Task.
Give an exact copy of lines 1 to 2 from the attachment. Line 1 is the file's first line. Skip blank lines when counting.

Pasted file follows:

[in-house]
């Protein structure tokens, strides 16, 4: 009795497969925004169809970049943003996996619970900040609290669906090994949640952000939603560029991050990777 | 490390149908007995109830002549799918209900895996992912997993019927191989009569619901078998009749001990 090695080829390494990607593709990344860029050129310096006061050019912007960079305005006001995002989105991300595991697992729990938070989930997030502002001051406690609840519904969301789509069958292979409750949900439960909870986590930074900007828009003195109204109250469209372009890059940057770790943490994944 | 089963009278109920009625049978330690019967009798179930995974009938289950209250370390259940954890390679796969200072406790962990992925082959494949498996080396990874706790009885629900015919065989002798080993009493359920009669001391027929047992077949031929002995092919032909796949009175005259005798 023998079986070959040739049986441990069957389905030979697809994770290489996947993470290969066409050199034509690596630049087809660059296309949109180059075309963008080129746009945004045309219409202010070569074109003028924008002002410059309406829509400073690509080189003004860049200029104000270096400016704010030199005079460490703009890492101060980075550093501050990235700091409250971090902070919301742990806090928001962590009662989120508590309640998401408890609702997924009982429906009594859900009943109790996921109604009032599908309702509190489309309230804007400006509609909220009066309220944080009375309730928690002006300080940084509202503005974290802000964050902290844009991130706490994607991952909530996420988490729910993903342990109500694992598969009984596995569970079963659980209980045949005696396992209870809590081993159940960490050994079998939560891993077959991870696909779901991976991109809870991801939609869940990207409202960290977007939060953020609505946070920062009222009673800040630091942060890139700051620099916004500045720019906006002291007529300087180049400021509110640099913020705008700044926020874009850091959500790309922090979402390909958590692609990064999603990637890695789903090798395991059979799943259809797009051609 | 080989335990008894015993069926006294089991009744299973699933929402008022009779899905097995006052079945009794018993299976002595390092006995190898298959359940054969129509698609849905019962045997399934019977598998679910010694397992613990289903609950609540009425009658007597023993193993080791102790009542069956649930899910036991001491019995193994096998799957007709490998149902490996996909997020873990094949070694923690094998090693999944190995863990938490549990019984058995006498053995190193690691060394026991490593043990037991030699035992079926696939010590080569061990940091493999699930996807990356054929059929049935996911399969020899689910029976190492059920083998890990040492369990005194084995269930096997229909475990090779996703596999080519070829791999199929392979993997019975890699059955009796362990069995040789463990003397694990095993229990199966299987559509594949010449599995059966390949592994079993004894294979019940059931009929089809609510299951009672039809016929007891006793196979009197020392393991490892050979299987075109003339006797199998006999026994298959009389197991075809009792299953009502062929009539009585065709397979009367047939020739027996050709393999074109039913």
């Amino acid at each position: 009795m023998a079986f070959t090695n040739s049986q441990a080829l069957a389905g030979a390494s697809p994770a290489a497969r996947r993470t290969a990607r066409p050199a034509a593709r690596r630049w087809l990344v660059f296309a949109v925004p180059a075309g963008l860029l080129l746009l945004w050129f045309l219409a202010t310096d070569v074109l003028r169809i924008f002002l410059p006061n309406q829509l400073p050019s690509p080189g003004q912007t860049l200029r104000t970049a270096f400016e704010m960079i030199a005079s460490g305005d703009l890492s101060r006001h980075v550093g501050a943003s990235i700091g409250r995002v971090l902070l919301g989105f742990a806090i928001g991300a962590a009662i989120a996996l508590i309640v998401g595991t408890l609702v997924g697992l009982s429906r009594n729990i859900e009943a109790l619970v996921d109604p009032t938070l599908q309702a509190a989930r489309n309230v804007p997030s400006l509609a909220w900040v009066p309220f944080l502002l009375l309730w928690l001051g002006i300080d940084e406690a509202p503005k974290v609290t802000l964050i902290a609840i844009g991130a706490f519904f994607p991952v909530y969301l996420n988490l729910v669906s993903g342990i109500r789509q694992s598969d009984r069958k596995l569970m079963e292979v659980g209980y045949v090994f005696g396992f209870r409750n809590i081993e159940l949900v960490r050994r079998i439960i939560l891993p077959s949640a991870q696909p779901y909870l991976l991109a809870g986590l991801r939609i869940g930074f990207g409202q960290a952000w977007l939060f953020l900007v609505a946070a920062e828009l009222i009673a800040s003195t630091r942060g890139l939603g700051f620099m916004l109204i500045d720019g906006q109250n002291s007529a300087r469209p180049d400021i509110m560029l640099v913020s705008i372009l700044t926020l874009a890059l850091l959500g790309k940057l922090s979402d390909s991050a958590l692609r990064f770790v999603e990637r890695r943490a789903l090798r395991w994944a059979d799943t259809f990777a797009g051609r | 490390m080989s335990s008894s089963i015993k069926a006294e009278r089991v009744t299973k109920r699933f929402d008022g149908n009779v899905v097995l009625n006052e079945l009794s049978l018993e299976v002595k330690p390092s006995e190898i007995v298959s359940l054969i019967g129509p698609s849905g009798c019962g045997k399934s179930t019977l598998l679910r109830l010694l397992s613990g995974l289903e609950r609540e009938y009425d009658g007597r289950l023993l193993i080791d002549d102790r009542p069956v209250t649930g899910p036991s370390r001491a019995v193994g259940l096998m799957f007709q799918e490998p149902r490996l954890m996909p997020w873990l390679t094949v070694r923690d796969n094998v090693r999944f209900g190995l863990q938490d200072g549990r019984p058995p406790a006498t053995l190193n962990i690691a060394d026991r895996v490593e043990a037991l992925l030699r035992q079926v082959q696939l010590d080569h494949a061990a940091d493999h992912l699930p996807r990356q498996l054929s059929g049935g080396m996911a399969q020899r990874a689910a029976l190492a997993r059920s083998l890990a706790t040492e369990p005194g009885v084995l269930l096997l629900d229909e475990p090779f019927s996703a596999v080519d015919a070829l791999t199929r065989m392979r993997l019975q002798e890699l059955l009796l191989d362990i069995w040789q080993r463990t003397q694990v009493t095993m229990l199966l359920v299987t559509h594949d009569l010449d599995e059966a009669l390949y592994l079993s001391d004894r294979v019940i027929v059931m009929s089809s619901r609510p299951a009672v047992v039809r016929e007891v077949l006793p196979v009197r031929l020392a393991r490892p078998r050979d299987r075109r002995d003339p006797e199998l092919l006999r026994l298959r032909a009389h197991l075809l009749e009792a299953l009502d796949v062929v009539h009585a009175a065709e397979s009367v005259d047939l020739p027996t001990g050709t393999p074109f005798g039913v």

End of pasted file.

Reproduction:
[in-house]
């Protein structure tokens, strides 16, 4: 009795497969925004169809970049943003996996619970900040609290669906090994949640952000939603560029991050990777 | 490390149908007995109830002549799918209900895996992912997993019927191989009569619901078998009749001990 090695080829390494990607593709990344860029050129310096006061050019912007960079305005006001995002989105991300595991697992729990938070989930997030502002001051406690609840519904969301789509069958292979409750949900439960909870986590930074900007828009003195109204109250469209372009890059940057770790943490994944 | 089963009278109920009625049978330690019967009798179930995974009938289950209250370390259940954890390679796969200072406790962990992925082959494949498996080396990874706790009885629900015919065989002798080993009493359920009669001391027929047992077949031929002995092919032909796949009175005259005798 023998079986070959040739049986441990069957389905030979697809994770290489996947993470290969066409050199034509690596630049087809660059296309949109180059075309963008080129746009945004045309219409202010070569074109003028924008002002410059309406829509400073690509080189003004860049200029104000270096400016704010030199005079460490703009890492101060980075550093501050990235700091409250971090902070919301742990806090928001962590009662989120508590309640998401408890609702997924009982429906009594859900009943109790996921109604009032599908309702509190489309309230804007400006509609909220009066309220944080009375309730928690002006300080940084509202503005974290802000964050902290844009991130706490994607991952909530996420988490729910993903342990109500694992598969009984596995569970079963659980209980045949005696396992209870809590081993159940960490050994079998939560891993077959991870696909779901991976991109809870991801939609869940990207409202960290977007939060953020609505946070920062009222009673800040630091942060890139700051620099916004500045720019906006002291007529300087180049400021509110640099913020705008700044926020874009850091959500790309922090979402390909958590692609990064999603990637890695789903090798395991059979799943259809797009051609 | 080989335990008894015993069926006294089991009744299973699933929402008022009779899905097995006052079945009794018993299976002595390092006995190898298959359940054969129509698609849905019962045997399934019977598998679910010694397992613990289903609950609540009425009658007597023993193993080791102790009542069956649930899910036991001491019995193994096998799957007709490998149902490996996909997020873990094949070694923690094998090693999944190995863990938490549990019984058995006498053995190193690691060394026991490593043990037991030699035992079926696939010590080569061990940091493999699930996807990356054929059929049935996911399969020899689910029976190492059920083998890990040492369990005194084995269930096997229909475990090779996703596999080519070829791999199929392979993997019975890699059955009796362990069995040789463990003397694990095993229990199966299987559509594949010449599995059966390949592994079993004894294979019940059931009929089809609510299951009672039809016929007891006793196979009197020392393991490892050979299987075109003339006797199998006999026994298959009389197991075809009792299953009502062929009539009585065709397979009367047939020739027996050709393999074109039913």